Tips to Manage Stressful Times
If you or someone you loved is experiencing anxiety or depression caused by the COVID-19 pandemic, know that you are not alone. In fact, the World Health Organization reports a 25% increase in anxiety and depression globally since the pandemic began in 2020.
Of the billions of people worldwide suffering from mental health crises triggered by the COVID-19 pandemic, many cited these stressors:
- Fear of infection
- Grief after bereavement
- Financial worries
According to the CDC, extreme and prolonged stress can cause:
- Exaggerated feelings of anger, frustration, fear, sadness, worry or numbness
- Dramatic changes in appetite
- Difficulty concentrating
- Trouble making decisions
- Issues with sleep, including insomnia and nightmares
- Lack of energy, interest or desire to perform every day or normally enjoyable activities
- Physical reactions like body pain, headaches, skin irritation or stomach issues
- Worsening of chronic health conditions
- Increased or new alcohol and drug use
Recognizing the signs, choosing healthy coping mechanisms and seeking medical attention can help reduce feelings of anxiety and depression and start you on the path to healing.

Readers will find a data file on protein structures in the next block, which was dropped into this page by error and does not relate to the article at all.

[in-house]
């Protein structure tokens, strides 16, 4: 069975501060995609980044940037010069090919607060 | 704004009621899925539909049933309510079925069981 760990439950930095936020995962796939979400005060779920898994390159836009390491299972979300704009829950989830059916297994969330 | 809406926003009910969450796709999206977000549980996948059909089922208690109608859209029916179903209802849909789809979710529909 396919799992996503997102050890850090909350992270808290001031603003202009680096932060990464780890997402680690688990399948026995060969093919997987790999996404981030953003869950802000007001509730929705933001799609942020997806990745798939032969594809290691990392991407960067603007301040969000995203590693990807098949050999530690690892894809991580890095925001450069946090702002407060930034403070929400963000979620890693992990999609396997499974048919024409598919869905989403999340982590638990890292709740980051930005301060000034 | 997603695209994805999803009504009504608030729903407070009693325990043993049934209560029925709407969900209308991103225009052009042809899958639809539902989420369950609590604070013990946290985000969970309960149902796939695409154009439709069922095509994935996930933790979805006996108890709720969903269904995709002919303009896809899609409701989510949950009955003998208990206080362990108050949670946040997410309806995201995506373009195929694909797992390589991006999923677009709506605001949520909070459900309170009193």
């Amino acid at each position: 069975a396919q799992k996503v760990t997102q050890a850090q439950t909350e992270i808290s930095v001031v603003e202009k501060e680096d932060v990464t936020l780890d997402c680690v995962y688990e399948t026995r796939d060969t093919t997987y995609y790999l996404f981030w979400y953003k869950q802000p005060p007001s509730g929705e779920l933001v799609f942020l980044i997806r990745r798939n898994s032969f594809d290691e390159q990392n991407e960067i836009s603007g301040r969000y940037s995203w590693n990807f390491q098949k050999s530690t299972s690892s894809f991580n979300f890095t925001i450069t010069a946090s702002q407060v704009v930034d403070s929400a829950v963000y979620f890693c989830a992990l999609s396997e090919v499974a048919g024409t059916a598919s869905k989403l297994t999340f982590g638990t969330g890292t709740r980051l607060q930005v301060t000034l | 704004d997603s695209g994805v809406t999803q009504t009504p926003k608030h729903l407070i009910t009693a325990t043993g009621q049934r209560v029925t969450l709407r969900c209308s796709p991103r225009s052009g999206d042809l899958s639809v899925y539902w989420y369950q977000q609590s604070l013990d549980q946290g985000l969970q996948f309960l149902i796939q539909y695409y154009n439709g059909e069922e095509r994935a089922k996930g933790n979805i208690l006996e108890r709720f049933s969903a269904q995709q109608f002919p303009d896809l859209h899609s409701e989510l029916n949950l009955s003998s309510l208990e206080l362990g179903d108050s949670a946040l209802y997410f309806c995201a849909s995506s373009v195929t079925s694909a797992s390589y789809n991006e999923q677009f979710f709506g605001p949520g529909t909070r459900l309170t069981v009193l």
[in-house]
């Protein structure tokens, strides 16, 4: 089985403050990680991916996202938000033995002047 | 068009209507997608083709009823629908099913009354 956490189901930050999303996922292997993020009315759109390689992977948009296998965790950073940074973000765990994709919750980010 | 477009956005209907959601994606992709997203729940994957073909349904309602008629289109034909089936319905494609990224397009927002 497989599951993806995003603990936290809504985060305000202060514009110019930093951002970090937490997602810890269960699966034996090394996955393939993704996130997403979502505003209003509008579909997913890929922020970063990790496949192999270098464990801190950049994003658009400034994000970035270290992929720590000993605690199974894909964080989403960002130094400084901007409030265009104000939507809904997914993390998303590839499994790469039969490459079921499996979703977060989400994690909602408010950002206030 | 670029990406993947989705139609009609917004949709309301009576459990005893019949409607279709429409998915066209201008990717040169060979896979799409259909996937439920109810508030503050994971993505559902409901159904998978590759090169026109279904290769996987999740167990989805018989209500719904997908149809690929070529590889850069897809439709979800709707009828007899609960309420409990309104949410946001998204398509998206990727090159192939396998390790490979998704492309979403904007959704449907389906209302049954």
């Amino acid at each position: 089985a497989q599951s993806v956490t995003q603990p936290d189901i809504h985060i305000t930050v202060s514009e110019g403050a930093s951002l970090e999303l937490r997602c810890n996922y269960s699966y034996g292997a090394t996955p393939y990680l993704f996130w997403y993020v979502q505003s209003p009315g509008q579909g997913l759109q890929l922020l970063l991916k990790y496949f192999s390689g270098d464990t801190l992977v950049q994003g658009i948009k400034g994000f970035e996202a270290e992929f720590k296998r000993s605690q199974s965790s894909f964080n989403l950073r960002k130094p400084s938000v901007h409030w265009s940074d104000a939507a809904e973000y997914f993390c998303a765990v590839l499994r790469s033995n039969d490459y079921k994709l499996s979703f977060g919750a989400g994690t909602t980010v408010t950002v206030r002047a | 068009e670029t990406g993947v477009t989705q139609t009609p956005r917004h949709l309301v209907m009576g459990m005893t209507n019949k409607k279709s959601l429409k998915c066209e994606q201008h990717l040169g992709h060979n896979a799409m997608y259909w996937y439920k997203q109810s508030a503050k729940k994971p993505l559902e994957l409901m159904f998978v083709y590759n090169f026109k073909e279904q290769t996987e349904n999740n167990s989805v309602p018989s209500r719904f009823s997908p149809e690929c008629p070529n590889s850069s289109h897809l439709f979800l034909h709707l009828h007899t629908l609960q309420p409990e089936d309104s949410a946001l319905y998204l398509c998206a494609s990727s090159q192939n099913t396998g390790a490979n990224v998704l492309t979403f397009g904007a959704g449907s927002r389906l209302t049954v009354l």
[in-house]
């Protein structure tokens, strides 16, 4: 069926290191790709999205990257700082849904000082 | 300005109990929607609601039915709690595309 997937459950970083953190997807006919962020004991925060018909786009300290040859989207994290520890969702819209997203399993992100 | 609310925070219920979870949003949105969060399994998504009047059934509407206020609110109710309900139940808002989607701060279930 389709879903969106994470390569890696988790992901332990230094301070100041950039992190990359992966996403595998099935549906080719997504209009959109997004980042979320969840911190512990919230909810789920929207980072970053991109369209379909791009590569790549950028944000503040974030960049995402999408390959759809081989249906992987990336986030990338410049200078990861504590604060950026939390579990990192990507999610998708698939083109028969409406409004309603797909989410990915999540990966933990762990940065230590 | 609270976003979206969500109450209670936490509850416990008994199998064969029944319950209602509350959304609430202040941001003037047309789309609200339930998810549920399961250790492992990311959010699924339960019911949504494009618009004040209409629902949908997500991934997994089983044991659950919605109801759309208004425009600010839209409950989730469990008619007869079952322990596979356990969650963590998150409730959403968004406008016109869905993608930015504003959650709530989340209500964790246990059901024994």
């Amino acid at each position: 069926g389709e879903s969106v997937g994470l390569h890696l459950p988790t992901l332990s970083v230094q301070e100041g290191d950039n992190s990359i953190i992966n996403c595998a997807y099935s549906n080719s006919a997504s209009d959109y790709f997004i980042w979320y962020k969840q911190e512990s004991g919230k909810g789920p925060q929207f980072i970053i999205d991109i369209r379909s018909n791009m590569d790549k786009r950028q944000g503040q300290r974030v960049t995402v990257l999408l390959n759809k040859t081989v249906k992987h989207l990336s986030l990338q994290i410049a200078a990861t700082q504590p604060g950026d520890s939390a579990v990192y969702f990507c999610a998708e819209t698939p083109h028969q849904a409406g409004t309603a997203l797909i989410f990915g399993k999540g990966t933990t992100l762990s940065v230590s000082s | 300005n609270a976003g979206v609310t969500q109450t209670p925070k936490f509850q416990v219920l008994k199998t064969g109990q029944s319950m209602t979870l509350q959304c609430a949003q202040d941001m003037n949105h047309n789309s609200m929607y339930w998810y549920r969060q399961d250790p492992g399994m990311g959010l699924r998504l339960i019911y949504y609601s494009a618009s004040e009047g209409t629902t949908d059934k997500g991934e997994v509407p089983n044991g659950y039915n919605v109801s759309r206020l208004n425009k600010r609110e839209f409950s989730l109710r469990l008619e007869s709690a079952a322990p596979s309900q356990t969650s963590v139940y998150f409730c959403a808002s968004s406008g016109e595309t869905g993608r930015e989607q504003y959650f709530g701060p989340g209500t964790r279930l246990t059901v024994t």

Healthy coping mechanisms vary from person to person. However, there are certain strategies that yield consistent success:
- Take breaks from the news and social media. It is great to be informed. However, the constant stream of news can be tiring. Try to be intentional about your news and social media time, limiting exposure to one or two times a day.
- Be consistent with sleep habits. Going to bed and waking up at consistent times every day can help regulate circadian rhythms and decrease stress on your body.
- Try deep breathing and meditation techniques. Different kinds of breathing techniques target different types of stress. Incorporating deep breathing and meditation into your daily routine can bring immediate and long-term benefits.
- Get active. Physical activity is good for your body and mental health. Movement helps promote circulation and your brain's release of positive hormones like endorphins, resulting in immediate stress reduction.
- Connect with others, even virtually. One of the main stressors of the pandemic has been isolation. Even if you are not ready to engage in person, consider joining an online community like a book club, fan page or other organizations.